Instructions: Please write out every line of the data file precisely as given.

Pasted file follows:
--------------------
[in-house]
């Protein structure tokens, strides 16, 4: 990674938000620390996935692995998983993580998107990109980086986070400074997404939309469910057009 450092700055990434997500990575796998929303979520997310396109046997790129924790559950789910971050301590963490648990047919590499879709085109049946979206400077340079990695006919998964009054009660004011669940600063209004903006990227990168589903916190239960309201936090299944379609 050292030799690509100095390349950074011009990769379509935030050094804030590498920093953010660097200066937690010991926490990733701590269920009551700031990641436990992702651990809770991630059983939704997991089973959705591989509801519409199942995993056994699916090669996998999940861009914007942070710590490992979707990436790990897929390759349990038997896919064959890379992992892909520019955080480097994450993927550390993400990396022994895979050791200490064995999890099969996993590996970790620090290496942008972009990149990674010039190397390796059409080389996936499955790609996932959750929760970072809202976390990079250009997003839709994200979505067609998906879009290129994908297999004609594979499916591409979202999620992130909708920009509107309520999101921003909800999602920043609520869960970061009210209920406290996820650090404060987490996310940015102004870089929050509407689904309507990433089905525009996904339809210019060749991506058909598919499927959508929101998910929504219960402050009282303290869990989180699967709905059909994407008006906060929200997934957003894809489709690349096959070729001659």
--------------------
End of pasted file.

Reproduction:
[in-house]
């Protein structure tokens, strides 16, 4: 990674938000620390996935692995998983993580998107990109980086986070400074997404939309469910057009 450092700055990434997500990575796998929303979520997310396109046997790129924790559950789910971050301590963490648990047919590499879709085109049946979206400077340079990695006919998964009054009660004011669940600063209004903006990227990168589903916190239960309201936090299944379609 050292030799690509100095390349950074011009990769379509935030050094804030590498920093953010660097200066937690010991926490990733701590269920009551700031990641436990992702651990809770991630059983939704997991089973959705591989509801519409199942995993056994699916090669996998999940861009914007942070710590490992979707990436790990897929390759349990038997896919064959890379992992892909520019955080480097994450993927550390993400990396022994895979050791200490064995999890099969996993590996970790620090290496942008972009990149990674010039190397390796059409080389996936499955790609996932959750929760970072809202976390990079250009997003839709994200979505067609998906879009290129994908297999004609594979499916591409979202999620992130909708920009509107309520999101921003909800999602920043609520869960970061009210209920406290996820650090404060987490996310940015102004870089929050509407689904309507990433089905525009996904339809210019060749991506058909598919499927959508929101998910929504219960402050009282303290869990989180699967709905059909994407008006906060929200997934957003894809489709690349096959070729001659």